The effectiveness of adapting advertising appeals to cultural values: an experimental and meta-analytical approach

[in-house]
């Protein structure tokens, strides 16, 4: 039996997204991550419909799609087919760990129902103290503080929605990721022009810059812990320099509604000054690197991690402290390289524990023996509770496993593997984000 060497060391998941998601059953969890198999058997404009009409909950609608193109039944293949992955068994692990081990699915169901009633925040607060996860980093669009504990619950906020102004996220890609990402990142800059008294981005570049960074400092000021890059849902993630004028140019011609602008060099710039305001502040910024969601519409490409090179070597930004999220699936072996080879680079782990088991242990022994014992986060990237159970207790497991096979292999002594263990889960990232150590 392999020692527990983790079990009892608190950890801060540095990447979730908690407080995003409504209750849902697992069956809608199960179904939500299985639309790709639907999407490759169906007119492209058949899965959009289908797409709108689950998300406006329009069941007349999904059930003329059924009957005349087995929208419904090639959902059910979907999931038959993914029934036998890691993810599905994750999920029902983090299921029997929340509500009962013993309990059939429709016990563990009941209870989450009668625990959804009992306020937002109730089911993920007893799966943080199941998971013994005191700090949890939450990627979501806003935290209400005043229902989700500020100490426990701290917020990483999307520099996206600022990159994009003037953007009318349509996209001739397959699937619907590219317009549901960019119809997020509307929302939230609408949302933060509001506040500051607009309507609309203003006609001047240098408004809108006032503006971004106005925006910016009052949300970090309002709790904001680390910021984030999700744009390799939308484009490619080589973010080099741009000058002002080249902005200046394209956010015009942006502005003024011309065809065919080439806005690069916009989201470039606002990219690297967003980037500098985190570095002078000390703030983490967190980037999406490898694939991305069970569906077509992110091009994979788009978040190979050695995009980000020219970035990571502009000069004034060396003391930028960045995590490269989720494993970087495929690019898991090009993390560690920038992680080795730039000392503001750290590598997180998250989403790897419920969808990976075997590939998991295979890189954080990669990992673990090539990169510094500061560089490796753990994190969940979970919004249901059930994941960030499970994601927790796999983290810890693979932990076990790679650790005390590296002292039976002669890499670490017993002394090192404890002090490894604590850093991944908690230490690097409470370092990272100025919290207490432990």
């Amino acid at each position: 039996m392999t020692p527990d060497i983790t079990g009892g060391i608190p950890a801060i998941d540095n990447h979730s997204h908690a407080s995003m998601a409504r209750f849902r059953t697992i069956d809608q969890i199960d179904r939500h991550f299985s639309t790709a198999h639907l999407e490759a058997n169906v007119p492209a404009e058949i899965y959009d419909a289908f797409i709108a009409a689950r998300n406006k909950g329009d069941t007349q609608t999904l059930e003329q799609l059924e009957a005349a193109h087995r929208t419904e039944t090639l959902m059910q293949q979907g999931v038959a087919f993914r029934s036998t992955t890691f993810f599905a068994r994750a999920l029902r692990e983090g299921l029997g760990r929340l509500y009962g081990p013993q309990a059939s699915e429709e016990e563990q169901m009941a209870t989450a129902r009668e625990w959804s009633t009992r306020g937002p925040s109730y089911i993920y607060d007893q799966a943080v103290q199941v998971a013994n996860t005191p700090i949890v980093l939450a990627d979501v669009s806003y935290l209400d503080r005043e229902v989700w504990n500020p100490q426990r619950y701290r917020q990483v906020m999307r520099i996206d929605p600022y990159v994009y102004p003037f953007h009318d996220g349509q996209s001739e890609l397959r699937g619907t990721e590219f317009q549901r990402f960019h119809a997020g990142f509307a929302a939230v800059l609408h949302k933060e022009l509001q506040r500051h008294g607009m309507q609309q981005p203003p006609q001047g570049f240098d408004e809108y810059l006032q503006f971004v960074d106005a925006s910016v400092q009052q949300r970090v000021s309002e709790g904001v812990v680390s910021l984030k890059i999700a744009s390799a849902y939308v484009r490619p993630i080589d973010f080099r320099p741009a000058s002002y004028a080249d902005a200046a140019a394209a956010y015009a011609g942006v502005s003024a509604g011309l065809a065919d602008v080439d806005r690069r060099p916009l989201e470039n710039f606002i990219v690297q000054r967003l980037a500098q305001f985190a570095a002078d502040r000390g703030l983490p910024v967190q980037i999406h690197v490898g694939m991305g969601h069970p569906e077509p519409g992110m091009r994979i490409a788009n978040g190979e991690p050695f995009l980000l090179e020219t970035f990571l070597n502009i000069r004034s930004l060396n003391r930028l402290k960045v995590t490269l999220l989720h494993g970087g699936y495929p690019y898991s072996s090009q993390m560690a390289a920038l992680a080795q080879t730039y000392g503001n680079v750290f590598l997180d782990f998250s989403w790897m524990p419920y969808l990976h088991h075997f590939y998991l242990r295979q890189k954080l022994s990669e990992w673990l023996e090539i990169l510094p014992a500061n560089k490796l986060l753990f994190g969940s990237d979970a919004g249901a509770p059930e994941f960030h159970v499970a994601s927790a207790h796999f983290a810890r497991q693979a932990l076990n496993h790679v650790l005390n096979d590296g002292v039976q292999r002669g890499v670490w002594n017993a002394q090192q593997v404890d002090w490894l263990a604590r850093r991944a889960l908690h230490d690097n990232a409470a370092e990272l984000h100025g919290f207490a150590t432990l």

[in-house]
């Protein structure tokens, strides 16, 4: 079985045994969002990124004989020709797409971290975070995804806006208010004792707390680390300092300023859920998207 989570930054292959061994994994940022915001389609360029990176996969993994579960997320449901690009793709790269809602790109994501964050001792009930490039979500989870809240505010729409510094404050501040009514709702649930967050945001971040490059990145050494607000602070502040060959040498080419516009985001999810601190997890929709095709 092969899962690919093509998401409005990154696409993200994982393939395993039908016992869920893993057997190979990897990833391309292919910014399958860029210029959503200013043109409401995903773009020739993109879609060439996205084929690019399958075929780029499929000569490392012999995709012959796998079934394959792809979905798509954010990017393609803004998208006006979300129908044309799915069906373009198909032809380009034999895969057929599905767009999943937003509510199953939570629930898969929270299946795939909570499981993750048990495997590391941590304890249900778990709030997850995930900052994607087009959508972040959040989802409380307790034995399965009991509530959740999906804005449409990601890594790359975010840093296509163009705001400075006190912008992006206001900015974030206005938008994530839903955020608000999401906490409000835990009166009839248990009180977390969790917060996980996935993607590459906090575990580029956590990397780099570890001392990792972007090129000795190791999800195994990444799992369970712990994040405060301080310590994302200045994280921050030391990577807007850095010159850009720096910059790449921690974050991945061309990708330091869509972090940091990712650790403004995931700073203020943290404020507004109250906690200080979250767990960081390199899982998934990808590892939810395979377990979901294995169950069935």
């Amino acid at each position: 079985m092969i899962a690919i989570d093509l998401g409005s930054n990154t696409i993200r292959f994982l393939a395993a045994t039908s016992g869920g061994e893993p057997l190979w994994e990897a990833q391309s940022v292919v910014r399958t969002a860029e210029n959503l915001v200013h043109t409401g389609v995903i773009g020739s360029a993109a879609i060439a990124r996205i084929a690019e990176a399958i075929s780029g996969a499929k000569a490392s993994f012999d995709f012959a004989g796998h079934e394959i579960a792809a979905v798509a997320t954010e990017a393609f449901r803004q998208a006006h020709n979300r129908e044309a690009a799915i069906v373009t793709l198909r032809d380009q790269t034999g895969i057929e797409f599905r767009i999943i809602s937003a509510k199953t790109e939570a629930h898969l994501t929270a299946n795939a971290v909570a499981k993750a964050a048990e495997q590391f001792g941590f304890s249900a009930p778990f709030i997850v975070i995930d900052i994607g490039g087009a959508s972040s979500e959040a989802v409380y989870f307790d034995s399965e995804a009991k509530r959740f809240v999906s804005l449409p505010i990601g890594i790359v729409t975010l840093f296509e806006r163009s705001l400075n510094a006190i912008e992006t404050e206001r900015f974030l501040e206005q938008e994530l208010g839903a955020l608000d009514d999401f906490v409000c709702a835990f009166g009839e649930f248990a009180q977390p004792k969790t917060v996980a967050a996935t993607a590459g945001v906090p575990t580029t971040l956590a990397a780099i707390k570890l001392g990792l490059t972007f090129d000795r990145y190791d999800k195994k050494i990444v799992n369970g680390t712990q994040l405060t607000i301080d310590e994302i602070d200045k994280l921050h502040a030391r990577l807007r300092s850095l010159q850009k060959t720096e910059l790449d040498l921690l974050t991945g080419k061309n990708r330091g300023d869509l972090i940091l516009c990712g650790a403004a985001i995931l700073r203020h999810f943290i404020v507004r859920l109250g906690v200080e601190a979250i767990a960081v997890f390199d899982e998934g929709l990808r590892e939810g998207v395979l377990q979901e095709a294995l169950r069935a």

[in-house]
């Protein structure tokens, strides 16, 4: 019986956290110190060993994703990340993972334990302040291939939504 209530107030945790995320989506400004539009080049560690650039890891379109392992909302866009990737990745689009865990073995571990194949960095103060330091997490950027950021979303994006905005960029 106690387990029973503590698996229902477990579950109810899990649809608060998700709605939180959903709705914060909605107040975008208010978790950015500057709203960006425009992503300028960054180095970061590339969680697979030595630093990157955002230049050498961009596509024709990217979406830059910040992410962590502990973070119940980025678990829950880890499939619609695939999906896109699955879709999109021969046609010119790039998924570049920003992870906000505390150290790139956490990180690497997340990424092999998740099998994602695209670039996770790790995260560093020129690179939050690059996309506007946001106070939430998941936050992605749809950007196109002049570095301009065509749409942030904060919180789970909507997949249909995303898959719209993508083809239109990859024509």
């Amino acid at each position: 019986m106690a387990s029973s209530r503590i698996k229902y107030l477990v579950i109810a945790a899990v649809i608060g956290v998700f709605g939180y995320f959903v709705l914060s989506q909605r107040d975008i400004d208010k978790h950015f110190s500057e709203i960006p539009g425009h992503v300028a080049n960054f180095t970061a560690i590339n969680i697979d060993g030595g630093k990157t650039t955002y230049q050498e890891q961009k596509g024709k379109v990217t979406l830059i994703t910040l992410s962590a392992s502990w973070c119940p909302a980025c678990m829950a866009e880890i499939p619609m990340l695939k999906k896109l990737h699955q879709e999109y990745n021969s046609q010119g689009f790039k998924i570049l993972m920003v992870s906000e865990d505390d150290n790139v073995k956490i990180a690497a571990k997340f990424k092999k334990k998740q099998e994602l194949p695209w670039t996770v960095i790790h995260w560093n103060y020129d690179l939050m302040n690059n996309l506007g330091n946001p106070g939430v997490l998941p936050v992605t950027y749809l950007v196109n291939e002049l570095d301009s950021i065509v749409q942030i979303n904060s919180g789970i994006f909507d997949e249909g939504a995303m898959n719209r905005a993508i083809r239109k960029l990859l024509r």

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Many studies have been conducted in international advertising investigating whether advertisements with culturally adapted value appeals are more persuasive than unadapted value appeals. A meta-analysis compiling these studies (Hornikx & O’Keefe, 2009) shows that culturally adapted value appeals are more persuasive and better liked than unadapted value appeals, especially when they appeal to the individualism – collectivism dimension. Even though there are cultural differences on this dimension in Europe (Hofstede, 2001), adaptation effects are not present there. The fact that Europeans have a bicultural identity, may be able to explain for the lack of effects on this continent. Europeans have a national and a European identity, which cannot simultaneously guide cognition. According to dynamic constructivism, the guiding cultural frame gets activated because of exposure to cultural stimuli (Hong, Morris, Chiu & Benet-Martínez, 2000). Perhaps in Europe, national values have to be activated in order to find adaptation effects. Since adaptation research is very quantitative, there has not been much attention for the circumstances that could potentially increase sensitivity to cultural value appeals in Europe. This study therefore replicates the material used by Lau-Gesk (2003) in a study that found very strong effects for liking and persuasion in China and the United States, and adds a qualitative part to the study. Participants in the current study completed a cognitive response task, placed either before or after the main dependent measures, to investigate whether inviting participants to actively think about the advertisement may lead to value activation and in turn to cultural value adaptation effects. The results showed no effects of cultural value adaptation, even when the cognitive response task was placed before the main dependent measures. This study adds to a growing body of literature indicating that advertisements adapted to the individualism – collectivism dimension are not more persuasive to, or better liked by, Western Europeans than unadapted advertisements.
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